The Grey (2012) Review

[dropcap size=big]I[/dropcap]t’s rare when today’s person really understands him or herself. Modern life continually pushes forward and doesn’t allow time for proper reflection. An entire industry was built around buying time for introspection in hour-long blocks, typically lying on a couch. Other times, however, life gives people all the time they need to think and really look at themselves. The Greyis a film about men who are stripped of all the non-essentials in life, and who take a long look at who they really are and what matters most. While sometimes heartbreaking and tragic, the journey to self-discovery is satisfying to the end.

Ottway (Liam Neeson) is a guard for a drilling team in Alaska. Rather than intercepting humans, it’s wild animals that Ottway keeps an eye out for, killing them with precision when necessary. After the crew finishes its latest job, they pile into an airliner and presumably prepare for warmer climates. Unfortunately, a malfunction and terrible turbulence sends the plane crashing down somewhere in the middle of uninhabitable Alaskan territory, leaving only a handful of survivors, including Ottway. To make matters worse, the men discover themselves within the territory of a pack of wolves that will do whatever it takes to protect their den. With no hope of rescue, the men have little choice but to brave the near-arctic wastes and escape before they die from hunger, exposure or wolf attacks.

Watching The Grey, one is reminded of the fictive techniques employed in literature. Inner monologue, close-ups on mundane objects, pieces of conversation and other facets present a clear picture of Ottway’s world much in the same way a book might. Moreover, the attention to detail and the deliberate direction shows just how much director Joe Carnahan is crafting a story just as a book author shapes scenes by describing only the essential and omitting the rest.

It’s the details that really make this film as good as it is. One of the most startling visuals in the film is when the men are huddled around a fire, surrounded by darkness. A wolf howls and as the men peer into the gloom all they can see is the wolf’s breath, catching a bit of light as it rises from its snout. When the rest of the pack howls in response, seeing the lone column of breath multiply into several is awe-inspiring as it is disheartening.

As a survival horror movie, character development is somewhat limited, but the film does an adequate job of giving the actors enough substance to carve memorable performances from, but the personalities don’t deviate much from the standard archetypes for these films. Ottway is the level-headed hero. Diaz (Frank Grillo) is the loose cannon with nothing positive to contribute. Flannery (Joe Anderson) is the loudmouth no one cares for. Talget (Durmot Mulroney) just wants to see his daughter again. Hendrick (Dallas Roberts) represents the innocence of the group who makes it a point to say a prayer for the dead passengers. While there aren’t many surprises when it comes to character arcs, it’s a credit to the filmmakers that audiences will feel a sense of loss when survivors necessarily begin to die.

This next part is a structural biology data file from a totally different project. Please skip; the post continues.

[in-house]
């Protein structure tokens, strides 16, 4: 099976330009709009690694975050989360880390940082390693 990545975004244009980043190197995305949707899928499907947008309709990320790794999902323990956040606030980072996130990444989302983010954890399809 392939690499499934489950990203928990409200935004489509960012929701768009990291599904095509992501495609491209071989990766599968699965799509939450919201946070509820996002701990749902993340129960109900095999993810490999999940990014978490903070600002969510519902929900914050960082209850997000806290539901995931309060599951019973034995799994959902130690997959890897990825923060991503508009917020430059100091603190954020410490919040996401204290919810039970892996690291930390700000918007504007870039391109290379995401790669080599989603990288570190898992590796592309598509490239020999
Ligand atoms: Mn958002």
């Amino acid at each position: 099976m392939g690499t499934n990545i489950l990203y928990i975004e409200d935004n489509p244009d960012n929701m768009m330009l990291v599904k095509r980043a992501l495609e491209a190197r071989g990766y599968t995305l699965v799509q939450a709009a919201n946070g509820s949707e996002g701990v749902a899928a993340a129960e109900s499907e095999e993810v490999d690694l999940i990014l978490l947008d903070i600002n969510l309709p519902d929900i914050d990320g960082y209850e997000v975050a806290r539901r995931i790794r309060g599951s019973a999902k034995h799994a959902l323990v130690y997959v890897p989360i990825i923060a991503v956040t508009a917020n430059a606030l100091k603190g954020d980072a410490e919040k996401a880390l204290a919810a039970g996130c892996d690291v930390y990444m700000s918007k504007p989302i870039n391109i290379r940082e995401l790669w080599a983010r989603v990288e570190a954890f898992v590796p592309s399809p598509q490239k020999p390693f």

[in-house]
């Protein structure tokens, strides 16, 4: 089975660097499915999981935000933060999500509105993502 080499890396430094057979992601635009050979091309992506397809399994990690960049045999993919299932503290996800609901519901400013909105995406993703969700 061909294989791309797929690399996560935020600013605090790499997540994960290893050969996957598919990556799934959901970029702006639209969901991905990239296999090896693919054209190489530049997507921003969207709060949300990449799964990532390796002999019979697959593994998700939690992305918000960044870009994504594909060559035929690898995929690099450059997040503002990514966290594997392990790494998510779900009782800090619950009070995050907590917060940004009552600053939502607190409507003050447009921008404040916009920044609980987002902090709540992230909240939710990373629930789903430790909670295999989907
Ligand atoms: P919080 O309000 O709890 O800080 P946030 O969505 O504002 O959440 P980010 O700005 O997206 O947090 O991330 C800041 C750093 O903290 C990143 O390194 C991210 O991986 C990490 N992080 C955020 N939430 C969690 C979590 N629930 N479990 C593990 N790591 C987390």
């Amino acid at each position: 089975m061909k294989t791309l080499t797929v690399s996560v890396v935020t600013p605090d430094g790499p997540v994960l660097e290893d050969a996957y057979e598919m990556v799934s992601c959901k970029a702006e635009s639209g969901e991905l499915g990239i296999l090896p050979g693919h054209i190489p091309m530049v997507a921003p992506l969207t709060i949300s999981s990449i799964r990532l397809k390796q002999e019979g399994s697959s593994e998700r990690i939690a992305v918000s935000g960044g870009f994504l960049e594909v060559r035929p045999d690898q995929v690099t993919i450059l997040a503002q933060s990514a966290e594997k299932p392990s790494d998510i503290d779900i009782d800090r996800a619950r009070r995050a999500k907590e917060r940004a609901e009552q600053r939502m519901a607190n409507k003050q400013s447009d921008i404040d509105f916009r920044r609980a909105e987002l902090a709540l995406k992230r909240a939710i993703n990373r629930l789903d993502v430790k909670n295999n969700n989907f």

The pacing is only slightly uneven, but that’s mainly due to expectations, considering the type of film. The first act feels a bit slow as audiences learn who Ottway is and are fed cryptic bits of information regarding a woman from his past and his suicidal thoughts. Once the plot kicks into high-gear, however, the movie becomes a survivalist’s dream as the characters fight the elements and the wild. Things slow down again when survivors start to die as each character is given a special death segment – which sometimes feels contrived. Nevertheless, The Grey is all about creating memorable scenes rather than a neatly wrapped up story, and by that standard the film is a great success.

For all the fear, death and suspense in this film, The Grey is also surprisingly tender. Early on one of the surviving passengers dies as others hold him while Ottway helps the man pass. Later, the wallets of the dead men are collected to be given to their families. Examining the contents of each billfold reveals family pictures and IDs, hinting at complete lives that every viewer immediately understands and connects with. Contrasted with the animal savagery of the wolf pack, The Grey ironically becomes a celebration of humanity. It’s this message that will linger with audiences long after the last jaws snap shut.